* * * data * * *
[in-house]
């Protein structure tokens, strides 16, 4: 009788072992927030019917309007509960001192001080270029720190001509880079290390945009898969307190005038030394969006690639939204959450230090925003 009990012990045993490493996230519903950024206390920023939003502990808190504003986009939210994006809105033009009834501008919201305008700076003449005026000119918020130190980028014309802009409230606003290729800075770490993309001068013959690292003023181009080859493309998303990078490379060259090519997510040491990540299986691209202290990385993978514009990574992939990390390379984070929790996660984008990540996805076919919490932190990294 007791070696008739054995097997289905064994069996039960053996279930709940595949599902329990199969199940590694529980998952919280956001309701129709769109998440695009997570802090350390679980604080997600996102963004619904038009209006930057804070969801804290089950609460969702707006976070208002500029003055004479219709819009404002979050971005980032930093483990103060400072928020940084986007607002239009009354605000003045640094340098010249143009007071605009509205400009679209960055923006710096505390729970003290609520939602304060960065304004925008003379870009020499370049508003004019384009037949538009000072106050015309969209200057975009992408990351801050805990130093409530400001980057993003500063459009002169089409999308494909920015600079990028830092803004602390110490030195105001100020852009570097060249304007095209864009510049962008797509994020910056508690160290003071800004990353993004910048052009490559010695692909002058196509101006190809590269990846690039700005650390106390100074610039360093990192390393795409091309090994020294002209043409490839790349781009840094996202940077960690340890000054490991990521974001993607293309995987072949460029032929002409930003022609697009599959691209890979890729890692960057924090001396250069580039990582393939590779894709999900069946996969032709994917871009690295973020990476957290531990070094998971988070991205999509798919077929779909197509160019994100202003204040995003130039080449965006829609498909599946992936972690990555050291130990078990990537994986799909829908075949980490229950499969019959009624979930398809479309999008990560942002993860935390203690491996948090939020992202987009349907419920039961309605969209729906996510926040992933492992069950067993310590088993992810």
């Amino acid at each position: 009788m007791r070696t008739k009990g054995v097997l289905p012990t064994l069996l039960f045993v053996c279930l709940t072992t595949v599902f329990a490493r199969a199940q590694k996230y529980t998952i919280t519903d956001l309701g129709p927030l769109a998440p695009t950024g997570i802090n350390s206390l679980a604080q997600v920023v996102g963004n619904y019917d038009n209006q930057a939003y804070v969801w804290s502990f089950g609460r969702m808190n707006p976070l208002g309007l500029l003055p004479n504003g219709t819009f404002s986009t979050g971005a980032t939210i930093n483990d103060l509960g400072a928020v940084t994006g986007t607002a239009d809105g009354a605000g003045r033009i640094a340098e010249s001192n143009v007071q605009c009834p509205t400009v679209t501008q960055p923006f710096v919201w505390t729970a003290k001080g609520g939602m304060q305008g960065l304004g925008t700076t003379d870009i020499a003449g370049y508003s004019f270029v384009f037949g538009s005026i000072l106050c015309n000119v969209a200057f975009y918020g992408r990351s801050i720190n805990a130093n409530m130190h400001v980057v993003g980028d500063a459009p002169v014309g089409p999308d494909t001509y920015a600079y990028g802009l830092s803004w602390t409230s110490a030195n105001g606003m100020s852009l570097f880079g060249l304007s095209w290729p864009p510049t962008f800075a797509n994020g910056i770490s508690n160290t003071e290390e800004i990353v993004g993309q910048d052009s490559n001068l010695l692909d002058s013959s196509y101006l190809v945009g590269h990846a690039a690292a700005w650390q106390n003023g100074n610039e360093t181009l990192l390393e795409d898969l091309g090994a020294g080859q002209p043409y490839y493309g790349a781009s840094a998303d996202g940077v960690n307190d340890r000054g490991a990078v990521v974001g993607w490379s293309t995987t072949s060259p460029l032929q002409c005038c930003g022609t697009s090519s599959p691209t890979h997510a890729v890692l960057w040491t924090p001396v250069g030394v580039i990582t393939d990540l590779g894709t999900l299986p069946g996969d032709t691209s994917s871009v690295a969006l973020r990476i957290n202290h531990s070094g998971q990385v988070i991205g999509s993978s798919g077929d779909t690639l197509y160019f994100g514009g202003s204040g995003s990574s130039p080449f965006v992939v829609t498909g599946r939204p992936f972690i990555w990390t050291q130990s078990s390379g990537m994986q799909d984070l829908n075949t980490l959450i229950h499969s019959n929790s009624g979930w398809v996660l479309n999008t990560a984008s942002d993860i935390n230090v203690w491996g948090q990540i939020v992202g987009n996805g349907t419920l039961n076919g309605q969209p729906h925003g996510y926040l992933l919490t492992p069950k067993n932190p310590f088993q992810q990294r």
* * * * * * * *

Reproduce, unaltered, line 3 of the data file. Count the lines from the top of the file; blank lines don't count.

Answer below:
């Amino acid at each position: 009788m007791r070696t008739k009990g054995v097997l289905p012990t064994l069996l039960f045993v053996c279930l709940t072992t595949v599902f329990a490493r199969a199940q590694k996230y529980t998952i919280t519903d956001l309701g129709p927030l769109a998440p695009t950024g997570i802090n350390s206390l679980a604080q997600v920023v996102g963004n619904y019917d038009n209006q930057a939003y804070v969801w804290s502990f089950g609460r969702m808190n707006p976070l208002g309007l500029l003055p004479n504003g219709t819009f404002s986009t979050g971005a980032t939210i930093n483990d103060l509960g400072a928020v940084t994006g986007t607002a239009d809105g009354a605000g003045r033009i640094a340098e010249s001192n143009v007071q605009c009834p509205t400009v679209t501008q960055p923006f710096v919201w505390t729970a003290k001080g609520g939602m304060q305008g960065l304004g925008t700076t003379d870009i020499a003449g370049y508003s004019f270029v384009f037949g538009s005026i000072l106050c015309n000119v969209a200057f975009y918020g992408r990351s801050i720190n805990a130093n409530m130190h400001v980057v993003g980028d500063a459009p002169v014309g089409p999308d494909t001509y920015a600079y990028g802009l830092s803004w602390t409230s110490a030195n105001g606003m100020s852009l570097f880079g060249l304007s095209w290729p864009p510049t962008f800075a797509n994020g910056i770490s508690n160290t003071e290390e800004i990353v993004g993309q910048d052009s490559n001068l010695l692909d002058s013959s196509y101006l190809v945009g590269h990846a690039a690292a700005w650390q106390n003023g100074n610039e360093t181009l990192l390393e795409d898969l091309g090994a020294g080859q002209p043409y490839y493309g790349a781009s840094a998303d996202g940077v960690n307190d340890r000054g490991a990078v990521v974001g993607w490379s293309t995987t072949s060259p460029l032929q002409c005038c930003g022609t697009s090519s599959p691209t890979h997510a890729v890692l960057w040491t924090p001396v250069g030394v580039i990582t393939d990540l590779g894709t999900l299986p069946g996969d032709t691209s994917s871009v690295a969006l973020r990476i957290n202290h531990s070094g998971q990385v988070i991205g999509s993978s798919g077929d779909t690639l197509y160019f994100g514009g202003s204040g995003s990574s130039p080449f965006v992939v829609t498909g599946r939204p992936f972690i990555w990390t050291q130990s078990s390379g990537m994986q799909d984070l829908n075949t980490l959450i229950h499969s019959n929790s009624g979930w398809v996660l479309n999008t990560a984008s942002d993860i935390n230090v203690w491996g948090q990540i939020v992202g987009n996805g349907t419920l039961n076919g309605q969209p729906h925003g996510y926040l992933l919490t492992p069950k067993n932190p310590f088993q992810q990294r």